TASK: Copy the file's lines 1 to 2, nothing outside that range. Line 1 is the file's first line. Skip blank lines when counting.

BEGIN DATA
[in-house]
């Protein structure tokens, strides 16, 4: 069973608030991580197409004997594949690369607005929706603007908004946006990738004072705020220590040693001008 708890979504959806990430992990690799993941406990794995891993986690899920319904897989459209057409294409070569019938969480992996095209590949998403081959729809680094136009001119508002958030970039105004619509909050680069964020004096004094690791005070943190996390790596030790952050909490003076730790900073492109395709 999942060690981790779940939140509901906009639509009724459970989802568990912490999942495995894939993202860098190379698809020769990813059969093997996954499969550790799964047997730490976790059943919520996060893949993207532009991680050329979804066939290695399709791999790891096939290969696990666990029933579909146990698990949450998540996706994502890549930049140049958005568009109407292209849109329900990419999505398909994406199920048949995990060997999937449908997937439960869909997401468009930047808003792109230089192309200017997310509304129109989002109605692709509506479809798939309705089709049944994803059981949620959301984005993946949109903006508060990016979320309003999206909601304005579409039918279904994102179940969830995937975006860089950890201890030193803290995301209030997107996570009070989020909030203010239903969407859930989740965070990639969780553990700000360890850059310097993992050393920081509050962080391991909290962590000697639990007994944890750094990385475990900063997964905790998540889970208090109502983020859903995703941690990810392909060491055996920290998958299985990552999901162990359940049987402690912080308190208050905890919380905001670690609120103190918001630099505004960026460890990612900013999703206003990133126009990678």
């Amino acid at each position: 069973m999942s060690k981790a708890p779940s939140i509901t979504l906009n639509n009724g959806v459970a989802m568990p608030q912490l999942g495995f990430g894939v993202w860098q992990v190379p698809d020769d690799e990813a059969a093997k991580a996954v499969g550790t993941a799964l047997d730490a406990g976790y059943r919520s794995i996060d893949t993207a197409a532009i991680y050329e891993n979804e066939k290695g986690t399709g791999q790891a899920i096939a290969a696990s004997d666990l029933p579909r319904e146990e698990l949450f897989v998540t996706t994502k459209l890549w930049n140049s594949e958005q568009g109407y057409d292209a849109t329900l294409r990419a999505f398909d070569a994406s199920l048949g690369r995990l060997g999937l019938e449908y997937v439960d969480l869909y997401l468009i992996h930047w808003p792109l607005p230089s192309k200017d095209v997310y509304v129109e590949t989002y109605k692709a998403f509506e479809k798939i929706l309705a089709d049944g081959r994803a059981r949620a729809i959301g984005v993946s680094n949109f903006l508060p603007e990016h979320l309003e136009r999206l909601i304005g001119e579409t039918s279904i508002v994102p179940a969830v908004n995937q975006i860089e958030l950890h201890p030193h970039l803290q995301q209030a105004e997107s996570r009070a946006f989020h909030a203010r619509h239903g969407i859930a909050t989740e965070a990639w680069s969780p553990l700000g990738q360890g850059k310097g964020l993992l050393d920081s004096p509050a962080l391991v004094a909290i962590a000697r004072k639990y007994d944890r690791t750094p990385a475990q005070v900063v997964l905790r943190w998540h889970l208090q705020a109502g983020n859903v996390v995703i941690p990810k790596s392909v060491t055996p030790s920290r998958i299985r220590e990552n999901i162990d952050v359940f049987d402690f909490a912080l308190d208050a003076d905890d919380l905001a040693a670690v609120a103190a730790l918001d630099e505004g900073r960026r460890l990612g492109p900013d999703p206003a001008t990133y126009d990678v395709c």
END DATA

[in-house]
């Protein structure tokens, strides 16, 4: 069973608030991580197409004997594949690369607005929706603007908004946006990738004072705020220590040693001008 708890979504959806990430992990690799993941406990794995891993986690899920319904897989459209057409294409070569019938969480992996095209590949998403081959729809680094136009001119508002958030970039105004619509909050680069964020004096004094690791005070943190996390790596030790952050909490003076730790900073492109395709 999942060690981790779940939140509901906009639509009724459970989802568990912490999942495995894939993202860098190379698809020769990813059969093997996954499969550790799964047997730490976790059943919520996060893949993207532009991680050329979804066939290695399709791999790891096939290969696990666990029933579909146990698990949450998540996706994502890549930049140049958005568009109407292209849109329900990419999505398909994406199920048949995990060997999937449908997937439960869909997401468009930047808003792109230089192309200017997310509304129109989002109605692709509506479809798939309705089709049944994803059981949620959301984005993946949109903006508060990016979320309003999206909601304005579409039918279904994102179940969830995937975006860089950890201890030193803290995301209030997107996570009070989020909030203010239903969407859930989740965070990639969780553990700000360890850059310097993992050393920081509050962080391991909290962590000697639990007994944890750094990385475990900063997964905790998540889970208090109502983020859903995703941690990810392909060491055996920290998958299985990552999901162990359940049987402690912080308190208050905890919380905001670690609120103190918001630099505004960026460890990612900013999703206003990133126009990678």